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The study is particularly relevant because approximately 30 percent of all Pennsylvania households are renters with access to a limited supply of available and affordable housing. The study provides local policymakers with solid data they can use to help develop local rental housing strategies.

Concentrated Poverty and Atlantic City's Future

In 2008, Community Affairs offices in the Federal Reserve System, including the Philadelphia Fed, undertook a joint research project with the Brookings Institution's Metropolitan Policy Program that examined 16 American communities characterized by extreme poverty. The Philadelphia Fed's part of this System-wide study concentrated on several census tracts within Atlantic City, New Jersey. The report highlighted the workforce paradox of plentiful jobs co-existing with high rates of poverty and unemployment. The researchers also identified concerns that residents have about their neighborhoods and their future status in Atlantic City.

The larger System report piqued the Community Affairs staff's interest in Atlantic City and led them to take a closer look. The result was Atlantic City: Past as Prologue PDF icon, a fuller study that covers the growth and decline of Atlantic City and the conditions in the city since casino gambling was legalized in 1978 as a "unique tool of urban redevelopment." The research team consisted of Harriet Newburger and John Wackes, both in Community Affairs, and Anita Sands, ARI Planning and Research, Inc.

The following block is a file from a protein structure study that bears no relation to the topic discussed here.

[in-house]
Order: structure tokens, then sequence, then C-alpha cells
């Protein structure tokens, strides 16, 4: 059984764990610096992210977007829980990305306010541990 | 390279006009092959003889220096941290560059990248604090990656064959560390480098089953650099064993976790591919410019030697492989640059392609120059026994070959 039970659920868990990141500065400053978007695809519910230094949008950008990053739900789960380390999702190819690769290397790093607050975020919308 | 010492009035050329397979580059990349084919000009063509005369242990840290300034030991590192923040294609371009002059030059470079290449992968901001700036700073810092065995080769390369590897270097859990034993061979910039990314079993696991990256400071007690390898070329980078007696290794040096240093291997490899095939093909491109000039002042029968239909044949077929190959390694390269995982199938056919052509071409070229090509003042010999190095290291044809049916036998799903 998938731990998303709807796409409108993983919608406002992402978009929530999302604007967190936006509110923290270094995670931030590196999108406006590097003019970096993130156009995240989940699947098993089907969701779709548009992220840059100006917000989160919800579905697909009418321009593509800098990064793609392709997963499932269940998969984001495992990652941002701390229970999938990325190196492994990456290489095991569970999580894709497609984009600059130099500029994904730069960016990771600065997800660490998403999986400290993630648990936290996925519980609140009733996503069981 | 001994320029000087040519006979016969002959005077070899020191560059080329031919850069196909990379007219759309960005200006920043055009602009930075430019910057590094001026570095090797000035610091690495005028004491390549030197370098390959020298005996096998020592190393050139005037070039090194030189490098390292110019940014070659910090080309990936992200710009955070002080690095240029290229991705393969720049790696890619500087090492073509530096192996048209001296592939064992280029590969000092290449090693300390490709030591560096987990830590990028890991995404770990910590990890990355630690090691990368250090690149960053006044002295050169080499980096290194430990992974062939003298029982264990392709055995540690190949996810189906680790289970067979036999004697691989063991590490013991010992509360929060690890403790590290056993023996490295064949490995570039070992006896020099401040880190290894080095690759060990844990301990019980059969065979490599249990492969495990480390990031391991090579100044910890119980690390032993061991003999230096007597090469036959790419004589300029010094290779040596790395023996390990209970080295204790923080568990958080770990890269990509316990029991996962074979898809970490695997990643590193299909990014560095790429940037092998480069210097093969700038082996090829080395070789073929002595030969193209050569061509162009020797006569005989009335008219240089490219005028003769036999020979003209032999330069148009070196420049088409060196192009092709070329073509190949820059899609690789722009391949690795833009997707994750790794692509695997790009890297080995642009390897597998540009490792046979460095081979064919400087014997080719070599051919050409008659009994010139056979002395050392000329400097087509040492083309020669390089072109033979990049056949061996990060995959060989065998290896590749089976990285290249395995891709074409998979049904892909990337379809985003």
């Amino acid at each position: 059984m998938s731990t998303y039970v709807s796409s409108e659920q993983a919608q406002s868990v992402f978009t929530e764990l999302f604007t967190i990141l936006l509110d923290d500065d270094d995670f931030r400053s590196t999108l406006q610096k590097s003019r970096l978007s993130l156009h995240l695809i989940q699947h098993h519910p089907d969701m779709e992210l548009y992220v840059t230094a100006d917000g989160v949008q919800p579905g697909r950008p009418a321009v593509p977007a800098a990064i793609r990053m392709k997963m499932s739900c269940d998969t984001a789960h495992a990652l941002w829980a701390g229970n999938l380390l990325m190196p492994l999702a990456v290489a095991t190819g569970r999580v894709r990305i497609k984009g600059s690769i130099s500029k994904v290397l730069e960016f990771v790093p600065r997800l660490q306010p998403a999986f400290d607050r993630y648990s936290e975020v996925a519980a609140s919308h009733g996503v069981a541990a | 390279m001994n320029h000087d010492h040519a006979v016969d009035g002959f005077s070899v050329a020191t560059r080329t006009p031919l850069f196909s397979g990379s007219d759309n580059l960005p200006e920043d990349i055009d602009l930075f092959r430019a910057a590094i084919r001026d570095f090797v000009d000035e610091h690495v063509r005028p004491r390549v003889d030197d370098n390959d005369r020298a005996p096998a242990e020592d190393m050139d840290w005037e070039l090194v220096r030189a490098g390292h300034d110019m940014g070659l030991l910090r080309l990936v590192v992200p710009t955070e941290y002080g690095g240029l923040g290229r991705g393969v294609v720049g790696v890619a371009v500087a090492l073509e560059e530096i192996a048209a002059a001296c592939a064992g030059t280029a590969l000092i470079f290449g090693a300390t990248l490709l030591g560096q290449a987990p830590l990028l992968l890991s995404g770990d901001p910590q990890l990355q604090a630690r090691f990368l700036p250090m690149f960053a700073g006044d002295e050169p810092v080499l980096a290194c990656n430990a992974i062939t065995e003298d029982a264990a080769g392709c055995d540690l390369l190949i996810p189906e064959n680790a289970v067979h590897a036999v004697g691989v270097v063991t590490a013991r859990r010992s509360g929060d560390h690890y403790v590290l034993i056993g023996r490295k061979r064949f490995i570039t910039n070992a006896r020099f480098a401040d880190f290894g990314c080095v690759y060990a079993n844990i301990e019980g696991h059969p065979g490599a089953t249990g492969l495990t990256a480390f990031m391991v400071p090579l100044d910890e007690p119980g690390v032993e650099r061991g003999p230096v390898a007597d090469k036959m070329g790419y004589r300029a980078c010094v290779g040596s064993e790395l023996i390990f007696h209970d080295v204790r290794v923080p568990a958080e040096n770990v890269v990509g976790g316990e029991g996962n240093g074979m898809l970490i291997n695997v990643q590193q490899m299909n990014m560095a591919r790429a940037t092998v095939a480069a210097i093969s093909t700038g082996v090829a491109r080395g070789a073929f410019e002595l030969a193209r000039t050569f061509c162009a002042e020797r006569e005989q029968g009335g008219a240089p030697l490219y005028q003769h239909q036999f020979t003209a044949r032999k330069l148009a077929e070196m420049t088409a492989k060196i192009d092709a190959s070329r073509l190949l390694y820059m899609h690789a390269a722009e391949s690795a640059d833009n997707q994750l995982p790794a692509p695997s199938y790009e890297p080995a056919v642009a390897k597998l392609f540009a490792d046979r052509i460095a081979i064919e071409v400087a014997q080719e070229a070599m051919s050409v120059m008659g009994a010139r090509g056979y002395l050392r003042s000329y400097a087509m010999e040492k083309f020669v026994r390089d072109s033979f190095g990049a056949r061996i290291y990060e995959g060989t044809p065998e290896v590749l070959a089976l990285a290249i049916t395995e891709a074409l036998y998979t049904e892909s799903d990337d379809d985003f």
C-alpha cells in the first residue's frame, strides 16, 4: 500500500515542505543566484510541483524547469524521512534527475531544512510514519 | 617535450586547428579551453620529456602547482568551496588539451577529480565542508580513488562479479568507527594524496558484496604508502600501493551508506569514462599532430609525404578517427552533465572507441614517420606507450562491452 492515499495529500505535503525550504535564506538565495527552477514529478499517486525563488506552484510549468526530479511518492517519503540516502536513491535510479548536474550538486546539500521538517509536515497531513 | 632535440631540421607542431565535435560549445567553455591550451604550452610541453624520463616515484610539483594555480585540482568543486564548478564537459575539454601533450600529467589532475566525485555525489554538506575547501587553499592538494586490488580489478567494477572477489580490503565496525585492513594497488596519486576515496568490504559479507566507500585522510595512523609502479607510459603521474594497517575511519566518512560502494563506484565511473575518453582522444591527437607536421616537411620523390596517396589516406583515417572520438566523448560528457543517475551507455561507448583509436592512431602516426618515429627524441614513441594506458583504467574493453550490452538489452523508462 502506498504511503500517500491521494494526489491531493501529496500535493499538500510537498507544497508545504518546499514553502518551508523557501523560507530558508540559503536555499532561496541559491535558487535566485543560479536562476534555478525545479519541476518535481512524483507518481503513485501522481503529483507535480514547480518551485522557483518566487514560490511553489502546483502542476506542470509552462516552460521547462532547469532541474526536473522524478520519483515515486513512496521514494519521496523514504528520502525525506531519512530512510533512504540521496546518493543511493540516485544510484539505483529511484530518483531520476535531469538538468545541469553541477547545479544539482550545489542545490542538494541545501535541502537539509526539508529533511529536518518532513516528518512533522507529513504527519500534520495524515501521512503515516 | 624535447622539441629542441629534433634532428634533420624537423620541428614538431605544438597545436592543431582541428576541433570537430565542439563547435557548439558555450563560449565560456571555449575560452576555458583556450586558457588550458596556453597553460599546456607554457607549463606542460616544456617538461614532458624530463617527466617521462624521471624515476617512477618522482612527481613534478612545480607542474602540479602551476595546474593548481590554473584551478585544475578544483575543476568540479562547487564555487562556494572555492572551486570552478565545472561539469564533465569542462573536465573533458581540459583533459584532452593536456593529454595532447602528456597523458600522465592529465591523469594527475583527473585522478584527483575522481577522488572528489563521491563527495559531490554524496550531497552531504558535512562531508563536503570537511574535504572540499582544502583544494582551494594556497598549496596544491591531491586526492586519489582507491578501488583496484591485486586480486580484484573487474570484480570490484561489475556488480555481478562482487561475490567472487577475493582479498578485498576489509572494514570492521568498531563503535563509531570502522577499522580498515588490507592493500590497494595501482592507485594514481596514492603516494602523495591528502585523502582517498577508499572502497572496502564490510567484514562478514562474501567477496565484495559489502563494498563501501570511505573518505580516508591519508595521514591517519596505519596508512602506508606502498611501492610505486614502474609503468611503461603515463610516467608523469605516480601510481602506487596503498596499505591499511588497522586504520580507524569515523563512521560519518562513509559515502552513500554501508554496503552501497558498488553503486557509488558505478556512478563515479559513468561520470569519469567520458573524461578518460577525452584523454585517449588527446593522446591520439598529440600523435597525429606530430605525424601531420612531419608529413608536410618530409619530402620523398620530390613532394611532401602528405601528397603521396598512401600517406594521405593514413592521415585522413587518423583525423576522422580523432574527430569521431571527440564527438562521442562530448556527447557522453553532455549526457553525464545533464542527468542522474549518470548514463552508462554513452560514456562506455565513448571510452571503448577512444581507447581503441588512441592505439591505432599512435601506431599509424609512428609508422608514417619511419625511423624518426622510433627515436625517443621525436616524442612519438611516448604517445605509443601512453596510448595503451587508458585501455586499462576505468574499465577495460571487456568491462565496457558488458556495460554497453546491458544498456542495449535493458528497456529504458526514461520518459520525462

A presentation of the study's findings to Atlantic City officials and other interested parties has led to a number of initiatives, including collaboration between the Atlantic City school system and Wells Fargo Bank on a program to promote financial literacy (the bank chose Atlantic City as its East Coast site for rolling out the program) and development of a course at Atlantic City's Stockton College based on the report.

Other Efforts to Help Consumers

Community Affairs also hosted several events on the "Making Home Affordable" loan program, foreclosure scams, and mortgage foreclosure diversion programs. These meetings were organized by the department in conjunction with the Greater Philadelphia Urban Affairs Coalition's Foreclosure Prevention Task Force and the Financial Education Network, a group of financial educators. The goal of the meetings was to help housing, credit counseling, and other nonprofits, financial institutions, and government agencies understand the programs that are available to help borrowers avoid foreclosure.

In addition, the Federal Reserve Board of Governors developed "5 Tips," a public service campaign to give consumers the basic information they need to recognize and avoid foreclosure prevention scams. The Philadelphia Fed supported the campaign by distributing tip sheets to all branches of the Free Library of Philadelphia; offices of the Special Supplemental Nutrition Program for Women, Infants, and Children; and military bases located in the Third District. The Bank also promoted the tip sheets on its website and made copies available to employees.